Sunday, April 19, 2009

"The Hobby Economy": Not just for your mama's basement anymore?

Deluded by grandeur, or a worker-bee in the new economy? Image found here.

Via Andrew Sullivan comes what is, in effect, an economic answer to--and justification for(!)--the question, "Why do we blog?": "Hobby Economy," by Rob Horning. You'll want to read the whole post, especially if, like me, you even find yourself wondering what good(s) (in all its senses) blogging on things like, oh, I don't know, riding a bicycle around Wichita contributes to the real-world commonweal. But what follows are some especially pithy passages that ask us to consider re-thinking traditional notions of economies, commodities, the relationship between labor and wages, etc. (Note: The passages are cut-and-pasted from Horning's post; all wording is his. Emphases, however, are mine.):

[T]he internet, as a relatively affordable and powerful means of production available to many noncapitalists, has perhaps started to make possible an alternative to wage legitimation of labor. Tyler Cowen, in a post from a month or so ago, responded to BusinessWeek economist Michael Mandel’s theory that the alleged productivity gains from the IT boom of the past decade and a half were illusory. Cowen writes, “My take is this: there was some productivity growth but much of it fell outside of the usual cash and revenue-generating nexus. Maybe you will live until 83 rather than 81.5 and your pain reliever will work better. In the meantime you will read blogs and gaze upon beautiful people using your Facebook account. Those are gains to consumer surplus, but they don’t prop until the revenue-generating sectors of the economy as one might have expected.” In other words, gains in productivity derived from things like the internet aren’t showing up as more money in our pockets, and they are not showing up as corporate profit, but they do exist in a kind of nascent alternative economy. The “consumer surplus” is being generated outside of capitalist structures, outside of the market, though it is still occurring within a capitalist, consumerist society. It’s being made through activity that has in the past been generally dismissed as hobby behavior—collaborative open-source projects, online content production and archiving, tagging information, sharing and organizing useful data, etc., etc. The internet amasses this effort, consolidates it, distributes the example and rewards of it, and draws more people into contributing.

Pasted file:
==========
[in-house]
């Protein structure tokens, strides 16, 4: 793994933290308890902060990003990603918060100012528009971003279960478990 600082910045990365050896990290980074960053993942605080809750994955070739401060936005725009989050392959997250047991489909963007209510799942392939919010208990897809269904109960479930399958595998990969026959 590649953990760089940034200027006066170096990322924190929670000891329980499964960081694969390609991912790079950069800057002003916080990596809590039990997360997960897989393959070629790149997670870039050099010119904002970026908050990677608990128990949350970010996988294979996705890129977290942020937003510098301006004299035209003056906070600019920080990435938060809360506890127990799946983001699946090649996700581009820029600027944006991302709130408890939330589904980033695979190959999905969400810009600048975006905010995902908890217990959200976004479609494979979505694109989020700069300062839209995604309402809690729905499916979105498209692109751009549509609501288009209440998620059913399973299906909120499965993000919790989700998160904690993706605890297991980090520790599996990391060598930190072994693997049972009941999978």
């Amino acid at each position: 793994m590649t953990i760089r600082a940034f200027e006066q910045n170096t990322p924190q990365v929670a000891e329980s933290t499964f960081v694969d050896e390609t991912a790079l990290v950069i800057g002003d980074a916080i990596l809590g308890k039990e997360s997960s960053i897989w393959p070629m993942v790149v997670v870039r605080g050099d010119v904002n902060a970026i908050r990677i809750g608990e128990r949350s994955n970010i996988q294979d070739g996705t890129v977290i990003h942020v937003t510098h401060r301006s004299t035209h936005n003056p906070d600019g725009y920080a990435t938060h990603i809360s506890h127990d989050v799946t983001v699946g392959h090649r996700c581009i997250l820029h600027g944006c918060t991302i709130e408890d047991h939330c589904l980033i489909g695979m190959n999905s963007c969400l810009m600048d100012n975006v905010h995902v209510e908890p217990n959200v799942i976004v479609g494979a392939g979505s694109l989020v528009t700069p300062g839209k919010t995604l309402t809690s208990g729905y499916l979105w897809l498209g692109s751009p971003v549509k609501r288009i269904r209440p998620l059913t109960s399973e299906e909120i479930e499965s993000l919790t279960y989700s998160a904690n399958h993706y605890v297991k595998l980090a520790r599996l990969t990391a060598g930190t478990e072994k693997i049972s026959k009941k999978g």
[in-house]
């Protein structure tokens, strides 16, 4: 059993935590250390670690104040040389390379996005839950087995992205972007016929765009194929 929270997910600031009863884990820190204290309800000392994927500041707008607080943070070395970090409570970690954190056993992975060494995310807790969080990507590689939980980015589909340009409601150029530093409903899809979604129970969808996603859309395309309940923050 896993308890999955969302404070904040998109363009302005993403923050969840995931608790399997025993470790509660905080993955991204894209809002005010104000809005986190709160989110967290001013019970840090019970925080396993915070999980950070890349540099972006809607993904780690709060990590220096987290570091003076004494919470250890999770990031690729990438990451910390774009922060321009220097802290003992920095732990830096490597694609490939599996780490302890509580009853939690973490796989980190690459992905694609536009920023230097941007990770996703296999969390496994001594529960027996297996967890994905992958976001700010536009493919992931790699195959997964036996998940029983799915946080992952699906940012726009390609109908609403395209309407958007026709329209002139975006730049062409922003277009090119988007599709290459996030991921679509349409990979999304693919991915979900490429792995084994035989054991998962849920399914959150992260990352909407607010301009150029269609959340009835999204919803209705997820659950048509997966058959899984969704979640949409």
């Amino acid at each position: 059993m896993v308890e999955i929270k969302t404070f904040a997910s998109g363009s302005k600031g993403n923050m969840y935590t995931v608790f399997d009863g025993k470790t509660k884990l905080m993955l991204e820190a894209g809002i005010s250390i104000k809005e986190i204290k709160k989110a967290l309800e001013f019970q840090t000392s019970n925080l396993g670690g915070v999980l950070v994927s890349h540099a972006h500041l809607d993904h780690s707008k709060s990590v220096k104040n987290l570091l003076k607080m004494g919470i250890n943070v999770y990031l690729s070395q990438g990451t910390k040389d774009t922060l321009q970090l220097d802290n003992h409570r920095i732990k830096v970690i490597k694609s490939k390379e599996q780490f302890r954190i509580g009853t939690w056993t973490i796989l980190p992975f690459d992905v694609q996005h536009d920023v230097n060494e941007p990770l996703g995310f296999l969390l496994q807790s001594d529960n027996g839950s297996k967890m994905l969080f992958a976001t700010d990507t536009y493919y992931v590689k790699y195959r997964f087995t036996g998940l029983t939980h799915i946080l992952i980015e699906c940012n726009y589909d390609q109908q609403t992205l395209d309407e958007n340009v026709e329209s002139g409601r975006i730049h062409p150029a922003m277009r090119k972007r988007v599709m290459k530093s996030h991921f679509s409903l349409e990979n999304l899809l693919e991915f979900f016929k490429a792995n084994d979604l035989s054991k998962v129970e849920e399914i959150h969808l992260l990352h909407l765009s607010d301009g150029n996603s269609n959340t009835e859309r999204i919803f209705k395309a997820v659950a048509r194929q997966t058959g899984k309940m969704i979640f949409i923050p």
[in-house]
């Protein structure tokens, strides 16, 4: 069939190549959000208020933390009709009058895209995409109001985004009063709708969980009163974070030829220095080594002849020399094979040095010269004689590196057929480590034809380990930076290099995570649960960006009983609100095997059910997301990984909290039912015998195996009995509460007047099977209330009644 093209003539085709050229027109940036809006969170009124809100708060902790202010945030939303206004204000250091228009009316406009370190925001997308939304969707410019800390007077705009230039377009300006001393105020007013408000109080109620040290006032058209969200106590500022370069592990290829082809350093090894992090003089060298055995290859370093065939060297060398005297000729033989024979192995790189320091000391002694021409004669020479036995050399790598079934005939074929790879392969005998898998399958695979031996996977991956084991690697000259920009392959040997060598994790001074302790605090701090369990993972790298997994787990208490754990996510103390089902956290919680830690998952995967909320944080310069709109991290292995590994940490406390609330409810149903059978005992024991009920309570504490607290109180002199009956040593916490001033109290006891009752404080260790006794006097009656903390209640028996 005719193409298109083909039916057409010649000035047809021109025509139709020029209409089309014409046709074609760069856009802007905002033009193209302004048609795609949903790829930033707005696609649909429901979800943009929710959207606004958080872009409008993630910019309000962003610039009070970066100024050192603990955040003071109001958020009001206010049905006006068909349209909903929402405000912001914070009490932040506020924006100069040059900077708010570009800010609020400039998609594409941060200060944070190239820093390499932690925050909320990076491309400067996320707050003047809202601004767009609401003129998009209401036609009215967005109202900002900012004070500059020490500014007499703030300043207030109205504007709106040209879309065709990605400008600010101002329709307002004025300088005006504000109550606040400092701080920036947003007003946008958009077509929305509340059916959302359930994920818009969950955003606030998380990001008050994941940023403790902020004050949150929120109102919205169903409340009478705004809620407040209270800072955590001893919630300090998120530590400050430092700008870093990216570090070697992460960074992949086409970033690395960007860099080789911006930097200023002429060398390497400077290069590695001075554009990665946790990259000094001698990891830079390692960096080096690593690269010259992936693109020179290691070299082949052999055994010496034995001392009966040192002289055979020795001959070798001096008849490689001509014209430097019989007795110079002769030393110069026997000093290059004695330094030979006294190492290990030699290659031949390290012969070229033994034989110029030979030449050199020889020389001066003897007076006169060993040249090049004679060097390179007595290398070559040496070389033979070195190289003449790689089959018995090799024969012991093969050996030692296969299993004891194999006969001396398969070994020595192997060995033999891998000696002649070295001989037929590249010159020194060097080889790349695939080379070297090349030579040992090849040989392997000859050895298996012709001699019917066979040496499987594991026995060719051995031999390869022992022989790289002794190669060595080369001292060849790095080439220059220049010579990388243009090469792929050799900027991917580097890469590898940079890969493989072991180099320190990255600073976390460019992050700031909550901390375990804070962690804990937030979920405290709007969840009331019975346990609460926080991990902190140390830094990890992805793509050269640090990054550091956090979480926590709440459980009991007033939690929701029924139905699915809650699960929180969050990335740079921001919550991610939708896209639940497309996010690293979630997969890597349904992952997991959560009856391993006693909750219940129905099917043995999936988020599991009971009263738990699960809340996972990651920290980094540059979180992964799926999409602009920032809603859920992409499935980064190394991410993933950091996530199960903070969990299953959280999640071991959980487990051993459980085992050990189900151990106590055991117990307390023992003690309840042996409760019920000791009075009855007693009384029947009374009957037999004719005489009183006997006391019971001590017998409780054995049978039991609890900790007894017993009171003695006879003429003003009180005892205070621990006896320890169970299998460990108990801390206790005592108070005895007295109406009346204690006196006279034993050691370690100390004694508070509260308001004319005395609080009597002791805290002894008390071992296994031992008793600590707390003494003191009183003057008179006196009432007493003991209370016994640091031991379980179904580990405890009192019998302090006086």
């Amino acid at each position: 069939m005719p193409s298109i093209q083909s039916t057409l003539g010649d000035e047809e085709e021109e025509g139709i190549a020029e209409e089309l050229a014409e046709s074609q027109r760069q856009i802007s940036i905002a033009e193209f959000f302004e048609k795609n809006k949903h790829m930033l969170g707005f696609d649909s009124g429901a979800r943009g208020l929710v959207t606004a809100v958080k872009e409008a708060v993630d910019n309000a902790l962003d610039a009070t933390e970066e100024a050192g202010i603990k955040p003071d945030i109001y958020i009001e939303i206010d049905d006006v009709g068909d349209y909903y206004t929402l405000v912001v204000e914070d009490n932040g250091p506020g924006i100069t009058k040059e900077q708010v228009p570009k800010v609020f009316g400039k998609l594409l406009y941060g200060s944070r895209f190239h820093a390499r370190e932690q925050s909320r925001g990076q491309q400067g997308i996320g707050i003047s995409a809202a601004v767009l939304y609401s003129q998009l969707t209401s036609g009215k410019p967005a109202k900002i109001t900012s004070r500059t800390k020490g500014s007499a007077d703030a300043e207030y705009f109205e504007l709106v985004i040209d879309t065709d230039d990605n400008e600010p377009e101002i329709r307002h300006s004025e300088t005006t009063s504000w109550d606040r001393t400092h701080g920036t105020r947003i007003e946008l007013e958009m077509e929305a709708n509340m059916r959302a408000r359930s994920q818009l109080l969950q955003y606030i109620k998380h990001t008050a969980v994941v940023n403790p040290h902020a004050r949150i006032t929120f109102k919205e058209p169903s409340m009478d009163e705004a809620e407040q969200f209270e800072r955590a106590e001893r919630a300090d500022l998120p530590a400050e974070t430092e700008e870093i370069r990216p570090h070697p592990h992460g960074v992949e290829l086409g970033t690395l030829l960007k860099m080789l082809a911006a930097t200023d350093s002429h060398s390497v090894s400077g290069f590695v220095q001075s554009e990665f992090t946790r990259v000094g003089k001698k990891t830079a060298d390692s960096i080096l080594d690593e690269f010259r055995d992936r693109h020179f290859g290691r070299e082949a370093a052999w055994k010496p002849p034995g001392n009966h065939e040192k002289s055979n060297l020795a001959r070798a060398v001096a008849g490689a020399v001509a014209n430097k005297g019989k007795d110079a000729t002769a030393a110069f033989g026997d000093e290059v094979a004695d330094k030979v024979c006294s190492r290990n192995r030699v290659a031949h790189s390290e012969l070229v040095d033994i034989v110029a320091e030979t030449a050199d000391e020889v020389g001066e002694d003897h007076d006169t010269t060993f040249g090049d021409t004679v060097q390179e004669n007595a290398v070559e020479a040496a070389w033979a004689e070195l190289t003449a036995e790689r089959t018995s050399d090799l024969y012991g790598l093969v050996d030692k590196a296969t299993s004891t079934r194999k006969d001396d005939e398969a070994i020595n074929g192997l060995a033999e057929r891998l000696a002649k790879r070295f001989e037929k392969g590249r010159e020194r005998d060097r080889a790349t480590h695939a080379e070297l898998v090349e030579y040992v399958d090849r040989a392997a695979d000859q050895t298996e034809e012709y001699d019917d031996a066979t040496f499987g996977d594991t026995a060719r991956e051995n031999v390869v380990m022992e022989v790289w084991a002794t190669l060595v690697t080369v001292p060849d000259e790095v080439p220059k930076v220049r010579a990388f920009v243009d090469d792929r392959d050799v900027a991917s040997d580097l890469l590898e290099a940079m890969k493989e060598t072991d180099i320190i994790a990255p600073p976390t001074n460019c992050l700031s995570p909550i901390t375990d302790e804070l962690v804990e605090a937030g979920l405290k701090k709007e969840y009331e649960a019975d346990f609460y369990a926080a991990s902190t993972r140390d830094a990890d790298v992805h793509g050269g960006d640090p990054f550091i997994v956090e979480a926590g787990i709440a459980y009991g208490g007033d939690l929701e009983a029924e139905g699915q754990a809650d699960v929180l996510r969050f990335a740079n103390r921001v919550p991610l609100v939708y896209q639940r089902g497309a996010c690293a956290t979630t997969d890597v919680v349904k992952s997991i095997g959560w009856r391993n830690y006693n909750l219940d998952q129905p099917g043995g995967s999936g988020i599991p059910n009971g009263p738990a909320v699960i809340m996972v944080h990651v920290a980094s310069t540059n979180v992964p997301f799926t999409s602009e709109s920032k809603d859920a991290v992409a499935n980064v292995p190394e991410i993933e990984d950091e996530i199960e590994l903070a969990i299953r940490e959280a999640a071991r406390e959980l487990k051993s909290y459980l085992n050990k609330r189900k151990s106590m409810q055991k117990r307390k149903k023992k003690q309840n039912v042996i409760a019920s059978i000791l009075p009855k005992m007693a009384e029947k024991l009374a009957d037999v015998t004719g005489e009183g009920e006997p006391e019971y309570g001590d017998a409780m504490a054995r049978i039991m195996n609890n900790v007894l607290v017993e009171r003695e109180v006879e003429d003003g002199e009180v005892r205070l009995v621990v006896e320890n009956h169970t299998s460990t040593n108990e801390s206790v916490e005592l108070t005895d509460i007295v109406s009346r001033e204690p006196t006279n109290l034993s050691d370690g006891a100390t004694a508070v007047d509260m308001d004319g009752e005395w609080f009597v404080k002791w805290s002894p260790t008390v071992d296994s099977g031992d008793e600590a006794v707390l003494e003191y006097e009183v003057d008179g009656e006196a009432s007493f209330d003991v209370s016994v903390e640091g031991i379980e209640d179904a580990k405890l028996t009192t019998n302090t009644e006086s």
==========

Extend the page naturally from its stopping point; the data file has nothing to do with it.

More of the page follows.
Weirdly, I feel fortunate to be able to be motivated to do all this work for free. The source of that motivation remains obscure to me, but it’s clearly a product of the (perhaps imaginary) audience the internet appears to marshal for my activity. Getting paid might even discourage me. Right now, I keep writing in part because my motives are obscure. They taunt and provoke me, make me restless and frustrated with procrastinating. If there was a cash payment involved, I’d know exactly why I was doing it, and would feel much better about procrastinating and putting in only the amount of time I thought I was being paid for. I suppose there’s a chance that I like not having a price attached to what I am doing here because it frees me from having to see how little it is really worth. But the more ambiguous rewards, those that the internet as a means of production allows for, seem to be more generative—one must keep trying different things to try to secure them.